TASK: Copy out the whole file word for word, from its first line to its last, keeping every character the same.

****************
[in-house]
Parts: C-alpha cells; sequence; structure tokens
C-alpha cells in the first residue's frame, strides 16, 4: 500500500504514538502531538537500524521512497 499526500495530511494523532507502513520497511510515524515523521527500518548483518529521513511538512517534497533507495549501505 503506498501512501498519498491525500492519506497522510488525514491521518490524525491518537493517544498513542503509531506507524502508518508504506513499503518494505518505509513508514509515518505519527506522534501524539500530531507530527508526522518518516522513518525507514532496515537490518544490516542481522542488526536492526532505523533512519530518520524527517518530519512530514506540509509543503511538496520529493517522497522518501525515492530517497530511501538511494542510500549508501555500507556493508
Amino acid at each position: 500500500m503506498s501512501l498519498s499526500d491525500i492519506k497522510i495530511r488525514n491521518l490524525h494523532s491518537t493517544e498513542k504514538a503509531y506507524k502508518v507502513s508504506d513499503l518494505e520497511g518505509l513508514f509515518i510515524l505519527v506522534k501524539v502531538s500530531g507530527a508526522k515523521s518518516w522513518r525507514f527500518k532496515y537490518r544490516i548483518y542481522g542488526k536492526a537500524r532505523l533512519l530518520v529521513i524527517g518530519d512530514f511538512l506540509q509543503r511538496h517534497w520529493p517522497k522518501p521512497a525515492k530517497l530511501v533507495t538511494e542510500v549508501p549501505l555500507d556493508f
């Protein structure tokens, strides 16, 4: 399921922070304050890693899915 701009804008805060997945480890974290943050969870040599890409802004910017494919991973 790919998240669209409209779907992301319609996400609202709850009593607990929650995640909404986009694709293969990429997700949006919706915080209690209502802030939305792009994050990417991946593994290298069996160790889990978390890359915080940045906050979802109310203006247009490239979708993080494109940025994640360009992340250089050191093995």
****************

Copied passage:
[in-house]
Parts: C-alpha cells; sequence; structure tokens
C-alpha cells in the first residue's frame, strides 16, 4: 500500500504514538502531538537500524521512497 499526500495530511494523532507502513520497511510515524515523521527500518548483518529521513511538512517534497533507495549501505 503506498501512501498519498491525500492519506497522510488525514491521518490524525491518537493517544498513542503509531506507524502508518508504506513499503518494505518505509513508514509515518505519527506522534501524539500530531507530527508526522518518516522513518525507514532496515537490518544490516542481522542488526536492526532505523533512519530518520524527517518530519512530514506540509509543503511538496520529493517522497522518501525515492530517497530511501538511494542510500549508501555500507556493508
Amino acid at each position: 500500500m503506498s501512501l498519498s499526500d491525500i492519506k497522510i495530511r488525514n491521518l490524525h494523532s491518537t493517544e498513542k504514538a503509531y506507524k502508518v507502513s508504506d513499503l518494505e520497511g518505509l513508514f509515518i510515524l505519527v506522534k501524539v502531538s500530531g507530527a508526522k515523521s518518516w522513518r525507514f527500518k532496515y537490518r544490516i548483518y542481522g542488526k536492526a537500524r532505523l533512519l530518520v529521513i524527517g518530519d512530514f511538512l506540509q509543503r511538496h517534497w520529493p517522497k522518501p521512497a525515492k530517497l530511501v533507495t538511494e542510500v549508501p549501505l555500507d556493508f
């Protein structure tokens, strides 16, 4: 399921922070304050890693899915 701009804008805060997945480890974290943050969870040599890409802004910017494919991973 790919998240669209409209779907992301319609996400609202709850009593607990929650995640909404986009694709293969990429997700949006919706915080209690209502802030939305792009994050990417991946593994290298069996160790889990978390890359915080940045906050979802109310203006247009490239979708993080494109940025994640360009992340250089050191093995």